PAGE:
Despite the publicity attracted by overpaid footballers' extra-curricular activities and the proposition that the FA Cup wasn't what it used to be, I still looked forward to third round weekend with keen anticipation. As my team had forfeited the opportunity to earn some of the Football Association's increased prize money with a dire show at Southend back in the first round, I instead enjoyed Canvey Island's performance at Burnley, the Islanders having improved no end since I last saw them about seven years ago. They really belied their Ryman League status in worrying the high-flying Clarets for a spell.
A contributor to the Turf Moor programme was Burnley fan and Downing Street director of communications Alastair Campbell, who agrees that the Cup has lost its magic, tentatively blaming the surfeit of live television nowadays.
The FA had settled a row about admission prices. Burnley had wanted to reduce tickets to the £6 minimum allowed under FA Cup rules so as to fill the ground to its 22,500 capacity, but, after their opponents objected, a compromise ruling was made. In the event 11,496, well 11,495, paid just over £100,000. I did buy some lottery tickets in return for my free seat and plate of roast beef of which the former Burnley luminary, butcher Bob Lord, would have been truly proud. The Canvey people and their civic guests felt they had been royally treated by their Lancashire hosts and returned to Essex with 45 per cent of the net receipts to add to the £100,000 earned from live television in the previous round.
I understand that Cheltenham are considering raising prices for the fourth round tie against Burnley. This is surely wrong, for if the fans support the Robins through the hard times, they should not be robbed on special occasions.
The thaw came in time to eliminate any doubt about the Burnley tie, although the Turf Moor undersoil heating had previously failed to shift a particularly heavy frost that caused the Bradford City match to be postponed and failed also to avoid the strictures of the diligent Mr Nicholas Binns, a reader of four newspapers, all of which published letters from him urging the football authorities to insist upon pitch protection for clubs outside the Premier League.
Before you conclude that I should get a life, I should tell you I was out refereeing the local 17-year- olds, and missed Macclesfield earning their £265,000 from the televised match against West Ham United, courtesy of some hot air blankets.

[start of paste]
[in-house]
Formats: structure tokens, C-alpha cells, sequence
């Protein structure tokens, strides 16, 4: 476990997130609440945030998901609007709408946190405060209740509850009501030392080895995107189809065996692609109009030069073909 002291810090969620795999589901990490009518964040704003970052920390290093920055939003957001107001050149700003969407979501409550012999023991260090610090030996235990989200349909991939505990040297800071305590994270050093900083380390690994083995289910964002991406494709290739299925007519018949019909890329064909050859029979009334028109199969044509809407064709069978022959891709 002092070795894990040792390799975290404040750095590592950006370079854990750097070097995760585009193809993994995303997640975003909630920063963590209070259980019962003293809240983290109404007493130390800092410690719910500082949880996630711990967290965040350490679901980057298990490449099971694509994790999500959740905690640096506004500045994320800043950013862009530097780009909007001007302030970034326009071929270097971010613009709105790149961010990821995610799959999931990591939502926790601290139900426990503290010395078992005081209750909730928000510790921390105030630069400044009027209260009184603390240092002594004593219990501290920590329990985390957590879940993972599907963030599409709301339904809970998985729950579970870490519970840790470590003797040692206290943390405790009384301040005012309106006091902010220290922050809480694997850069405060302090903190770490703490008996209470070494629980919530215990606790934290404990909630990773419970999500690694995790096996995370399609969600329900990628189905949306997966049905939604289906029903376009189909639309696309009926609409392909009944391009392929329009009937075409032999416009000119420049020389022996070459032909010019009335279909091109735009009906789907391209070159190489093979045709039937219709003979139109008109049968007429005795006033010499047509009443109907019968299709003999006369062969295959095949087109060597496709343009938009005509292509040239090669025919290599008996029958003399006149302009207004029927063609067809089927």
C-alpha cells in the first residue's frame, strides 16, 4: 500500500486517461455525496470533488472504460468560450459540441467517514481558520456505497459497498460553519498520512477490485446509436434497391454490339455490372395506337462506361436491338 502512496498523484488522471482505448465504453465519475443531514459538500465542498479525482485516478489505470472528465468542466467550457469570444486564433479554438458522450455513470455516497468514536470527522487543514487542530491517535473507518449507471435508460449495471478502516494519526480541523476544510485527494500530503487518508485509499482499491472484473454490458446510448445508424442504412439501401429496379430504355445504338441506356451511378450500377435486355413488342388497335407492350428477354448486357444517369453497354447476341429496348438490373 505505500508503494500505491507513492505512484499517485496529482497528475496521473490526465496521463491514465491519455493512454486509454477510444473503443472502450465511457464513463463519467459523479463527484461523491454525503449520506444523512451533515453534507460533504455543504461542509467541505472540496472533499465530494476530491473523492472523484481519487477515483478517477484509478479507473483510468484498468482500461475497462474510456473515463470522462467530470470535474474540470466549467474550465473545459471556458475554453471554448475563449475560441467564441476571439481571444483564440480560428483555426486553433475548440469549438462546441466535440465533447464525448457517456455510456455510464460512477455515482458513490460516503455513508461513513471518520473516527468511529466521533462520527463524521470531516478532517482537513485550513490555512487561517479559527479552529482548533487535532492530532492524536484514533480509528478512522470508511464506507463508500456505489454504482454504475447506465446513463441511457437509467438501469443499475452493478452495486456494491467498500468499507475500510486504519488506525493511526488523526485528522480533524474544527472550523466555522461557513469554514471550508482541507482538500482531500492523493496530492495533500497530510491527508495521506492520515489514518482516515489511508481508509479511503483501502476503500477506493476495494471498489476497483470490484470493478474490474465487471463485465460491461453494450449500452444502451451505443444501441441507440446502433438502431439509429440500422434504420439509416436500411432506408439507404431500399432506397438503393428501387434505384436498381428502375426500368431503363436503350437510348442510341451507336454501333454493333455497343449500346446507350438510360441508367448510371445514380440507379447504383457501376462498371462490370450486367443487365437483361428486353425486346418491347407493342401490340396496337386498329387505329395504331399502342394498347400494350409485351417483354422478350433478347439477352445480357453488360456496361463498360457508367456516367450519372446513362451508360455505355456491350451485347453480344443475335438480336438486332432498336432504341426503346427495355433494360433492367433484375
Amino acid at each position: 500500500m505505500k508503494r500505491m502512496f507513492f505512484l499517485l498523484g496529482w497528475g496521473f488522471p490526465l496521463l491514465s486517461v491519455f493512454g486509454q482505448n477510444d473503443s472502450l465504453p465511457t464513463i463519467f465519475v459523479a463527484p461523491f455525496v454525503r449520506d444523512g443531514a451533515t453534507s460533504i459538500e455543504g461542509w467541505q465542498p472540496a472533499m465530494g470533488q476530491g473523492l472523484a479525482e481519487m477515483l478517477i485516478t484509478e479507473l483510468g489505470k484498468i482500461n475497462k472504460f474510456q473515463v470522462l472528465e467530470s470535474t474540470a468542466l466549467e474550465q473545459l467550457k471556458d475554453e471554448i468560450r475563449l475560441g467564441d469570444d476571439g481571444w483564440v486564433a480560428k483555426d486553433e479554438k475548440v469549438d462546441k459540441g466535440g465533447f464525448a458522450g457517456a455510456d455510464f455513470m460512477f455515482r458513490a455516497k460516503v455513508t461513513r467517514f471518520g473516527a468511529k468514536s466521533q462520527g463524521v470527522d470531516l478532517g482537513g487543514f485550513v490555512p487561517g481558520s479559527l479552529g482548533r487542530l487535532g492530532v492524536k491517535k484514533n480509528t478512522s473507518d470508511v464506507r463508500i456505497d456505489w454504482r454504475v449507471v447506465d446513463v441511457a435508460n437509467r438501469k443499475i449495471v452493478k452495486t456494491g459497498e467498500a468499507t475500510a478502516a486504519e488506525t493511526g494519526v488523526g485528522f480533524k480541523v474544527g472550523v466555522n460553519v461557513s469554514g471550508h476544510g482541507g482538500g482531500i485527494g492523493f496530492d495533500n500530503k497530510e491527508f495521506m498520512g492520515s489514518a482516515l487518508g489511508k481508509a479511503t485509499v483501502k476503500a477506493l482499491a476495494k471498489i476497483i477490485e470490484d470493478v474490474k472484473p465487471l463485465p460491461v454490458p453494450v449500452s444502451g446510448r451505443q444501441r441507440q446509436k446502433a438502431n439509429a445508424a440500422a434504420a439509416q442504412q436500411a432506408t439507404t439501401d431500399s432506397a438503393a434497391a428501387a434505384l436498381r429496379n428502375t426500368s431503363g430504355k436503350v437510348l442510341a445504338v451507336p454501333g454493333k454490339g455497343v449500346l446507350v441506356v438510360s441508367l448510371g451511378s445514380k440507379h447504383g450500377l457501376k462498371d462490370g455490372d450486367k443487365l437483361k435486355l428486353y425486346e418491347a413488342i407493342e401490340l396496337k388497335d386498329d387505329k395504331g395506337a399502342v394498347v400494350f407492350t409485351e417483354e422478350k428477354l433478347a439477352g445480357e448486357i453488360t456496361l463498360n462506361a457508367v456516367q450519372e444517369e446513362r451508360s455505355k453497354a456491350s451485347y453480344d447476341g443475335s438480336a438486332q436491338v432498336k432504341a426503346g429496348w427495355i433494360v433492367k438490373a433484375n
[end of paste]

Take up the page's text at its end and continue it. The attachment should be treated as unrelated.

I did, however, return in time to catch the hot air of Sam Hammam's "traditional" occupation of the perimeter behind the opponents' goal and David O'Leary's almost traditional disagreement with the referee's decision to send Alan Smith off. However, the crassness of Hammam's claims that pitch invasions and ritual taunting were normal and acceptable seems to have escaped censure, sadly.
By the time I had digested this stupidity I was beginning to wish I had stayed out longer with the kids, who do not need role models in professional football to teach them how to behave. If the welcome Professional Footballers' Association and League Managers Association initiative to use Tony Adams to demonstrate the dangers of alcohol-fuelled indiscipline is adopted at top level, it will only be the first step in football belatedly accepting it has a real educational problem here. Simply, if sadly, privileged young players forfeit the right to a normal life when they accept the riches. Like pop stars and young royals, top players no longer have the freedom to go unchaperoned into licensed premises where less fortunate youngsters gather to have fun.
The FA chief executive Adam Crozier firmly rejected the notion that the Cup's magic was waning after seeing Sir Alex Ferguson's mini-pitch invasion in the wake of United's dramatic recovery, and was then compelled to consider the thorny problem of reconciling the live television requirements with the police restrictions for the next round.
According to another contributor to a match programme I read at Kidderminster on Tuesday, Sky's Andy Gray, the whole Cardiff thing had been blown out of all proportion. "If the powers-that-be were sitting alongside me during the game there would be little talk of sanctions for the so-called pitch invasion", opined Andy – from the gantry.
The two ACs, Campbell and Crozier, were closest to reality between them. The Cup's magic is a cliché, its mystique dissolved by exposure. But its appeal is strong enough to withstand poor judgment of people in and out the game and still attract sufficient support from television to boost ambitious clubs at all levels.Reuse content